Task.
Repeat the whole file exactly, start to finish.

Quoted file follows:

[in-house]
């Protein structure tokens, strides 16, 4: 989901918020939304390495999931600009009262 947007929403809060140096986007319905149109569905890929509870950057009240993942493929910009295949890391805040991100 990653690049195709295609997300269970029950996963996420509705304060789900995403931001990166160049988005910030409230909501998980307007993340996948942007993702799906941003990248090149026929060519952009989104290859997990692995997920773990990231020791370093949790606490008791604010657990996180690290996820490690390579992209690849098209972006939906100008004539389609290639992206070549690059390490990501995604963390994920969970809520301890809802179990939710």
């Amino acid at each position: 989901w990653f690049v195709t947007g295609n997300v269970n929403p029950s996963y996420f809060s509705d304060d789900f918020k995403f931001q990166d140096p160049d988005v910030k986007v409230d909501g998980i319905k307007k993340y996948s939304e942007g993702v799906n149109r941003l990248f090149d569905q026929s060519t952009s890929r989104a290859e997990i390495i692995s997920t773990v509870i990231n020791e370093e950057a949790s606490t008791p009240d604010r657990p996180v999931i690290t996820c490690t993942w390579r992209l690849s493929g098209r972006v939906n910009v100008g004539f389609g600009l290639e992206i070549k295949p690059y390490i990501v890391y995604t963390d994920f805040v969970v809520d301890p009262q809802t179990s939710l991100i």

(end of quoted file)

[in-house]
């Protein structure tokens, strides 16, 4: 989901918020939304390495999931600009009262 947007929403809060140096986007319905149109569905890929509870950057009240993942493929910009295949890391805040991100 990653690049195709295609997300269970029950996963996420509705304060789900995403931001990166160049988005910030409230909501998980307007993340996948942007993702799906941003990248090149026929060519952009989104290859997990692995997920773990990231020791370093949790606490008791604010657990996180690290996820490690390579992209690849098209972006939906100008004539389609290639992206070549690059390490990501995604963390994920969970809520301890809802179990939710």
């Amino acid at each position: 989901w990653f690049v195709t947007g295609n997300v269970n929403p029950s996963y996420f809060s509705d304060d789900f918020k995403f931001q990166d140096p160049d988005v910030k986007v409230d909501g998980i319905k307007k993340y996948s939304e942007g993702v799906n149109r941003l990248f090149d569905q026929s060519t952009s890929r989104a290859e997990i390495i692995s997920t773990v509870i990231n020791e370093e950057a949790s606490t008791p009240d604010r657990p996180v999931i690290t996820c490690t993942w390579r992209l690849s493929g098209r972006v939906n910009v100008g004539f389609g600009l290639e992206i070549k295949p690059y390490i990501v890391y995604t963390d994920f805040v969970v809520d301890p009262q809802t179990s939710l991100i």